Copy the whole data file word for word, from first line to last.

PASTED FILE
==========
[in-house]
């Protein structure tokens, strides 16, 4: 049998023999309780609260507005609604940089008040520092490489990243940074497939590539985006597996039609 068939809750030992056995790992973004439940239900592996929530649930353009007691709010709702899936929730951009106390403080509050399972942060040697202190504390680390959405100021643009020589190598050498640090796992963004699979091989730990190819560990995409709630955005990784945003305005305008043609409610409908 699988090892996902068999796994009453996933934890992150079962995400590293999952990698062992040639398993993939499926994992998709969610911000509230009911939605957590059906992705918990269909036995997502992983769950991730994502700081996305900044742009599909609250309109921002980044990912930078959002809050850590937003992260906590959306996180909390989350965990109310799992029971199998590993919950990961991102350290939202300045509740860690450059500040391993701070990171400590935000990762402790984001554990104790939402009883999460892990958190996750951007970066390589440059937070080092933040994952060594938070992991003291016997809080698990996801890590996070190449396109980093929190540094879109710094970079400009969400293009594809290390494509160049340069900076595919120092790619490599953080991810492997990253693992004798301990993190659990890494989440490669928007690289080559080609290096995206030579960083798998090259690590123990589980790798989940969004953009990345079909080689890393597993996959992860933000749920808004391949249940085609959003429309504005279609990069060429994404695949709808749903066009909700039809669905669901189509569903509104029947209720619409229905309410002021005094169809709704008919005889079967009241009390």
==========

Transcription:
[in-house]
């Protein structure tokens, strides 16, 4: 049998023999309780609260507005609604940089008040520092490489990243940074497939590539985006597996039609 068939809750030992056995790992973004439940239900592996929530649930353009007691709010709702899936929730951009106390403080509050399972942060040697202190504390680390959405100021643009020589190598050498640090796992963004699979091989730990190819560990995409709630955005990784945003305005305008043609409610409908 699988090892996902068999796994009453996933934890992150079962995400590293999952990698062992040639398993993939499926994992998709969610911000509230009911939605957590059906992705918990269909036995997502992983769950991730994502700081996305900044742009599909609250309109921002980044990912930078959002809050850590937003992260906590959306996180909390989350965990109310799992029971199998590993919950990961991102350290939202300045509740860690450059500040391993701070990171400590935000990762402790984001554990104790939402009883999460892990958190996750951007970066390589440059937070080092933040994952060594938070992991003291016997809080698990996801890590996070190449396109980093929190540094879109710094970079400009969400293009594809290390494509160049340069900076595919120092790619490599953080991810492997990253693992004798301990993190659990890494989440490669928007690289080559080609290096995206030579960083798998090259690590123990589980790798989940969004953009990345079909080689890393597993996959992860933000749920808004391949249940085609959003429309504005279609990069060429994404695949709808749903066009909700039809669905669901189509569903509104029947209720619409229905309410002021005094169809709704008919005889079967009241009390």